The development of military capabilities, new technologies and platforms in one region does not take place in isolation. Advances in missile technology, the development of missile defense and radar systems, and enhanced space and cyber capabilities, all demonstrate that the effects of military modernization are global. How such capabilities are developed, implemented and used in one region can affect another region. The price, upgrading and maintenance of the new F-35 fighter will be affected by sales to Europe and East Asia. How these aircraft are deployed in military operations today and in the years to come will be shaped by experiences gained from the US and its allies’ training and operations in Europe and East Asia. The new US-China superpower rivalry will have global effects and drive developments in new technologies ranging from artificial intelligence, quantum computing, biotech, nanotech, unmanned capabilities, robotics and 3D printing.


US ambitions for a global missile defense system involve co-operation with allies in both Europe and East Asia. Japan operates a full-spectrum missile defense system in close co-operation with the US, which includes transfers of assets, joint research and development (R&D) ventures, financial burden sharing, forward basing of US missile defense assets on Japanese territory and shared use of Japan-based missile defense assets on Japanese territory. Conversely, while South Korea accepted the deployment of the Terminal High Altitude Area Defense (THAAD) missile defense system, it decided not to join US efforts to develop a region-wide missile defense system and said that it will not accept any additional THAAD batteries. As the US seeks to implement its missile defense system in Europe, the current testing of the US-Japan missile interceptor, the Standard Missile 3 and 6 (SM-3 and SM-6), provides valuable experiences when it comes to operationalizing a European missile defense system. In addition, South Korea’s position and posture provides the US and its European allies with guidance when it comes to managing relations with both Russia and China, both of whom protest strongly and argue that the missile defense system undermines the regional and global strategic balance.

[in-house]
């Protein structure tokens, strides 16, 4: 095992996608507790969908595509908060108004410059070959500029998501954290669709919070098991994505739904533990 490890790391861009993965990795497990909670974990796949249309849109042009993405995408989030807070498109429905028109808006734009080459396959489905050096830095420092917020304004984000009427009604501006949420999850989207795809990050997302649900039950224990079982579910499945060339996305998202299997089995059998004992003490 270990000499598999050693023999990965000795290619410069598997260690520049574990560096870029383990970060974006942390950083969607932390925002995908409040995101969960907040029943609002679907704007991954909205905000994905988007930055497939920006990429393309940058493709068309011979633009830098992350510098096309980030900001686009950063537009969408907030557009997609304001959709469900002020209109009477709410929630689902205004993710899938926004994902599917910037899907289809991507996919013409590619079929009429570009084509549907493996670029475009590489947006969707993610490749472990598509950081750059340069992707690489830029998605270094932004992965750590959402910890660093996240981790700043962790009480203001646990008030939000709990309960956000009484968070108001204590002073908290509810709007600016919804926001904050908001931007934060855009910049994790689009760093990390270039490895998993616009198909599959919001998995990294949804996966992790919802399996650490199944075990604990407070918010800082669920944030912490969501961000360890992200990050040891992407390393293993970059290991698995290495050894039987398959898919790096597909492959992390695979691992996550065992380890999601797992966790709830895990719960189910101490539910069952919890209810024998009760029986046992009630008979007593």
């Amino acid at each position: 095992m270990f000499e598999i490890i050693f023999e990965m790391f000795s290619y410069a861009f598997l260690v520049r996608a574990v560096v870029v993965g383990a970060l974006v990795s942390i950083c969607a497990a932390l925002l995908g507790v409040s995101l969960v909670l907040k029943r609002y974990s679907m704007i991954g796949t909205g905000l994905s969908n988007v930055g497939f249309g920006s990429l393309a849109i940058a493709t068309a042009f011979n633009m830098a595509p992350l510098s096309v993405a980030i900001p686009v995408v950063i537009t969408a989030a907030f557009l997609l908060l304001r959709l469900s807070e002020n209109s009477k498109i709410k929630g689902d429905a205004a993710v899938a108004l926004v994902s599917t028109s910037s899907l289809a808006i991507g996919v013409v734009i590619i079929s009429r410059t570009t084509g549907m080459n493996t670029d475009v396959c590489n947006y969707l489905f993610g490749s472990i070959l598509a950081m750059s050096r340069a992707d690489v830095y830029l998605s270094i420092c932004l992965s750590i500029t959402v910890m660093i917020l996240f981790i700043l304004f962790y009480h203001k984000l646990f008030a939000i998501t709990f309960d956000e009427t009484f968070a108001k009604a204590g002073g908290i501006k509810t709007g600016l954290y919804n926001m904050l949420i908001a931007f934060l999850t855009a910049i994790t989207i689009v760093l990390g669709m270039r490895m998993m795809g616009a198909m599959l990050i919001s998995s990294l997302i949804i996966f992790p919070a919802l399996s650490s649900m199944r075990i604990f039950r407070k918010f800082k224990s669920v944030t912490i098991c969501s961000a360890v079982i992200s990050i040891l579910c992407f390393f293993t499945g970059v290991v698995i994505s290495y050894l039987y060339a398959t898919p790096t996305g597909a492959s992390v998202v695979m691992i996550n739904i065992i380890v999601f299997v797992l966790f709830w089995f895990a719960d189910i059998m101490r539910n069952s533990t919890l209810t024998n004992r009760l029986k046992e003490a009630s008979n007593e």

Balancing Deterrence and Reassurance


States in both Europe and East Asia are adjusting to great power politics and increased rivalry. In the previous phase of superpower confrontation during the Cold War, many US allies struck a balance between deterring and reassuring the Soviet Union through integration and screening within the NATO alliance. Similar patterns of behavior are recognizable in Europe and East Asia today. Whereas strengthening an alliance can increase the allies’ collective deterrence and defense capabilities, it risks provoking rivals into amassing military arms or building up alliances, potentially spiraling into a costly and detrimental arms race. Identifying the appropriate balance between deterring and reassuring one’s adversaries accordingly is a key concern for states in reconfiguring their geopolitical alignments, whether it be in East Asia or in Europe. The terms “deterrence and reassurance” are very much at the core of the renewed debate, as NATO seeks to find the appropriate response to Russian aggression. In response to a more aggressive and assertive Russia, they seek to enhance NATO’s defense and deterrence posture and prevent abandonment, but simultaneously seek to reassure Russia and prevent entrapment.


These predicaments mirror those facing South Korea, Japan, the Philippines and Australia, as they seek to strengthen their alliance with the US, while simultaneously trying not to provoke China. Although South Korea and Australia seek more co-operation with China, they are also developing closer ties with the US to prevent becoming too dependent on China. Similar to contemporary developments in the relationship between NATO and Russia in Europe, East Asian states and the US are attentive to the balance between deterrence and reassurance in their relationship with China. Similar factors are driving the strategic adjustments and policy preferences of states in East Asia and Europe. Geography, history, military capabilities, domestic politics and economics explain not only the different balance between deterrence and reassurance developed in states such as Norway, Poland, Germany and Turkey as they seek to strike a balance in their relationship with Russia in Europe, but also why Japan, South Korea, the Philippines and Australia pursue different balances between deterrence and reassurance in their policies towards China in East Asia.


The Risk of War